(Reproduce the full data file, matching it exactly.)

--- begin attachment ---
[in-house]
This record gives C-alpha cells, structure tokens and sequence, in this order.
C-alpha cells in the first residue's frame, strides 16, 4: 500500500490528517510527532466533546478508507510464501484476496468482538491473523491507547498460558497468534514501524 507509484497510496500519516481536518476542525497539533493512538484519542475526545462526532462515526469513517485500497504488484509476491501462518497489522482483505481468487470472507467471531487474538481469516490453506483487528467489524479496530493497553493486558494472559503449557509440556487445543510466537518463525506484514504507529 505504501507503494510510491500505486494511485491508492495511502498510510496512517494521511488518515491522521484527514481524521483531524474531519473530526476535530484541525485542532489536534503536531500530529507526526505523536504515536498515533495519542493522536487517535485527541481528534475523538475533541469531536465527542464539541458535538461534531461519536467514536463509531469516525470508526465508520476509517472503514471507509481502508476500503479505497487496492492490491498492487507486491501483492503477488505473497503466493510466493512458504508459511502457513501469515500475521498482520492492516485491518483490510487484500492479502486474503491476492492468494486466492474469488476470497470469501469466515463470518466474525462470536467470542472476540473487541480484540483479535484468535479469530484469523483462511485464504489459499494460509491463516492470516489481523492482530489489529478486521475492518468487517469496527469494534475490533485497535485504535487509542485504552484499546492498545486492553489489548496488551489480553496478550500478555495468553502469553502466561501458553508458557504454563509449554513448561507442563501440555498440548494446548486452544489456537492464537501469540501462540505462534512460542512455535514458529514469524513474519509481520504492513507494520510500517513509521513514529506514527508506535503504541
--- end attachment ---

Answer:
[in-house]
This record gives C-alpha cells, structure tokens and sequence, in this order.
C-alpha cells in the first residue's frame, strides 16, 4: 500500500490528517510527532466533546478508507510464501484476496468482538491473523491507547498460558497468534514501524 507509484497510496500519516481536518476542525497539533493512538484519542475526545462526532462515526469513517485500497504488484509476491501462518497489522482483505481468487470472507467471531487474538481469516490453506483487528467489524479496530493497553493486558494472559503449557509440556487445543510466537518463525506484514504507529 505504501507503494510510491500505486494511485491508492495511502498510510496512517494521511488518515491522521484527514481524521483531524474531519473530526476535530484541525485542532489536534503536531500530529507526526505523536504515536498515533495519542493522536487517535485527541481528534475523538475533541469531536465527542464539541458535538461534531461519536467514536463509531469516525470508526465508520476509517472503514471507509481502508476500503479505497487496492492490491498492487507486491501483492503477488505473497503466493510466493512458504508459511502457513501469515500475521498482520492492516485491518483490510487484500492479502486474503491476492492468494486466492474469488476470497470469501469466515463470518466474525462470536467470542472476540473487541480484540483479535484468535479469530484469523483462511485464504489459499494460509491463516492470516489481523492482530489489529478486521475492518468487517469496527469494534475490533485497535485504535487509542485504552484499546492498545486492553489489548496488551489480553496478550500478555495468553502469553502466561501458553508458557504454563509449554513448561507442563501440555498440548494446548486452544489456537492464537501469540501462540505462534512460542512455535514458529514469524513474519509481520504492513507494520510500517513509521513514529506514527508506535503504541